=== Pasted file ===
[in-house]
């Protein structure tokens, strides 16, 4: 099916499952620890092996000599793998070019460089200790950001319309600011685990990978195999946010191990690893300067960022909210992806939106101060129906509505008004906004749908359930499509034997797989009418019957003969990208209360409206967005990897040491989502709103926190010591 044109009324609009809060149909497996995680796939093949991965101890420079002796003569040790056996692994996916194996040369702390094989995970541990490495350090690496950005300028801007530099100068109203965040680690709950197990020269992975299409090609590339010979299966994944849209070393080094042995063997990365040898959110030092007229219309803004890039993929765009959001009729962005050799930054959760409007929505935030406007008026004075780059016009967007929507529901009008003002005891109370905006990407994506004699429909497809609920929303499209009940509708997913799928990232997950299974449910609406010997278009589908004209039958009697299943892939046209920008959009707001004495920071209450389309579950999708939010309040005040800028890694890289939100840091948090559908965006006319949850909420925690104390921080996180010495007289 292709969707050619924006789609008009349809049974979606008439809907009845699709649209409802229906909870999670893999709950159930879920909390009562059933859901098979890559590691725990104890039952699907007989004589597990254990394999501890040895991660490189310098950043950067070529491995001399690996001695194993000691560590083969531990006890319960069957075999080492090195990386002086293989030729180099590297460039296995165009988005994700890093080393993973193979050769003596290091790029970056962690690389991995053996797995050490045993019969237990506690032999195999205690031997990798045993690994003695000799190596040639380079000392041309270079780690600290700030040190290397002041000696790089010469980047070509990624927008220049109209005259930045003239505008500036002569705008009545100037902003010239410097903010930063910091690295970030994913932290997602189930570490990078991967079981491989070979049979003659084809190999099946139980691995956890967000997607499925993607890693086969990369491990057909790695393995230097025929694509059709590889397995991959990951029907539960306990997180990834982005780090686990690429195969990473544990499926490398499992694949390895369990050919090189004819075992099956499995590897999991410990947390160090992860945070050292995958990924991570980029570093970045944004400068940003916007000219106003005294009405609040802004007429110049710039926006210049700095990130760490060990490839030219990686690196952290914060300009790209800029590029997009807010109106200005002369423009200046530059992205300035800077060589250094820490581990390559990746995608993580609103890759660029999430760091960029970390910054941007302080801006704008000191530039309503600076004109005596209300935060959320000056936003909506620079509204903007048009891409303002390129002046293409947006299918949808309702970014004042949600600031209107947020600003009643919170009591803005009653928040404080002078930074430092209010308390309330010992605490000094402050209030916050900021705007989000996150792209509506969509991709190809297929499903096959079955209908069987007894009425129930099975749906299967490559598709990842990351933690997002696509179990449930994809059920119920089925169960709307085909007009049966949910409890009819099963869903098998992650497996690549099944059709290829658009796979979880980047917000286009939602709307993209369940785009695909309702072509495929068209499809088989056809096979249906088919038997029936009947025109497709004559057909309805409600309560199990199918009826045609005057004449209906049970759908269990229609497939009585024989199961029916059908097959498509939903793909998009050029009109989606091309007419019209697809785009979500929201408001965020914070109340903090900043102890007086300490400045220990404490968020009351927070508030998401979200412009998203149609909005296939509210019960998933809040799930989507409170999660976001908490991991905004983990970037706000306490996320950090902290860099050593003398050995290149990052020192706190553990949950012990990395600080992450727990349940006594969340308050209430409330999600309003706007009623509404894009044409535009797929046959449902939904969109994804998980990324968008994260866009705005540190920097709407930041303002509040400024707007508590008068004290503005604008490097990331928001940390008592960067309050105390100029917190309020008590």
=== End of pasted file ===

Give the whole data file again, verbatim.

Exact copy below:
[in-house]
């Protein structure tokens, strides 16, 4: 099916499952620890092996000599793998070019460089200790950001319309600011685990990978195999946010191990690893300067960022909210992806939106101060129906509505008004906004749908359930499509034997797989009418019957003969990208209360409206967005990897040491989502709103926190010591 044109009324609009809060149909497996995680796939093949991965101890420079002796003569040790056996692994996916194996040369702390094989995970541990490495350090690496950005300028801007530099100068109203965040680690709950197990020269992975299409090609590339010979299966994944849209070393080094042995063997990365040898959110030092007229219309803004890039993929765009959001009729962005050799930054959760409007929505935030406007008026004075780059016009967007929507529901009008003002005891109370905006990407994506004699429909497809609920929303499209009940509708997913799928990232997950299974449910609406010997278009589908004209039958009697299943892939046209920008959009707001004495920071209450389309579950999708939010309040005040800028890694890289939100840091948090559908965006006319949850909420925690104390921080996180010495007289 292709969707050619924006789609008009349809049974979606008439809907009845699709649209409802229906909870999670893999709950159930879920909390009562059933859901098979890559590691725990104890039952699907007989004589597990254990394999501890040895991660490189310098950043950067070529491995001399690996001695194993000691560590083969531990006890319960069957075999080492090195990386002086293989030729180099590297460039296995165009988005994700890093080393993973193979050769003596290091790029970056962690690389991995053996797995050490045993019969237990506690032999195999205690031997990798045993690994003695000799190596040639380079000392041309270079780690600290700030040190290397002041000696790089010469980047070509990624927008220049109209005259930045003239505008500036002569705008009545100037902003010239410097903010930063910091690295970030994913932290997602189930570490990078991967079981491989070979049979003659084809190999099946139980691995956890967000997607499925993607890693086969990369491990057909790695393995230097025929694509059709590889397995991959990951029907539960306990997180990834982005780090686990690429195969990473544990499926490398499992694949390895369990050919090189004819075992099956499995590897999991410990947390160090992860945070050292995958990924991570980029570093970045944004400068940003916007000219106003005294009405609040802004007429110049710039926006210049700095990130760490060990490839030219990686690196952290914060300009790209800029590029997009807010109106200005002369423009200046530059992205300035800077060589250094820490581990390559990746995608993580609103890759660029999430760091960029970390910054941007302080801006704008000191530039309503600076004109005596209300935060959320000056936003909506620079509204903007048009891409303002390129002046293409947006299918949808309702970014004042949600600031209107947020600003009643919170009591803005009653928040404080002078930074430092209010308390309330010992605490000094402050209030916050900021705007989000996150792209509506969509991709190809297929499903096959079955209908069987007894009425129930099975749906299967490559598709990842990351933690997002696509179990449930994809059920119920089925169960709307085909007009049966949910409890009819099963869903098998992650497996690549099944059709290829658009796979979880980047917000286009939602709307993209369940785009695909309702072509495929068209499809088989056809096979249906088919038997029936009947025109497709004559057909309805409600309560199990199918009826045609005057004449209906049970759908269990229609497939009585024989199961029916059908097959498509939903793909998009050029009109989606091309007419019209697809785009979500929201408001965020914070109340903090900043102890007086300490400045220990404490968020009351927070508030998401979200412009998203149609909005296939509210019960998933809040799930989507409170999660976001908490991991905004983990970037706000306490996320950090902290860099050593003398050995290149990052020192706190553990949950012990990395600080992450727990349940006594969340308050209430409330999600309003706007009623509404894009044409535009797929046959449902939904969109994804998980990324968008994260866009705005540190920097709407930041303002509040400024707007508590008068004290503005604008490097990331928001940390008592960067309050105390100029917190309020008590």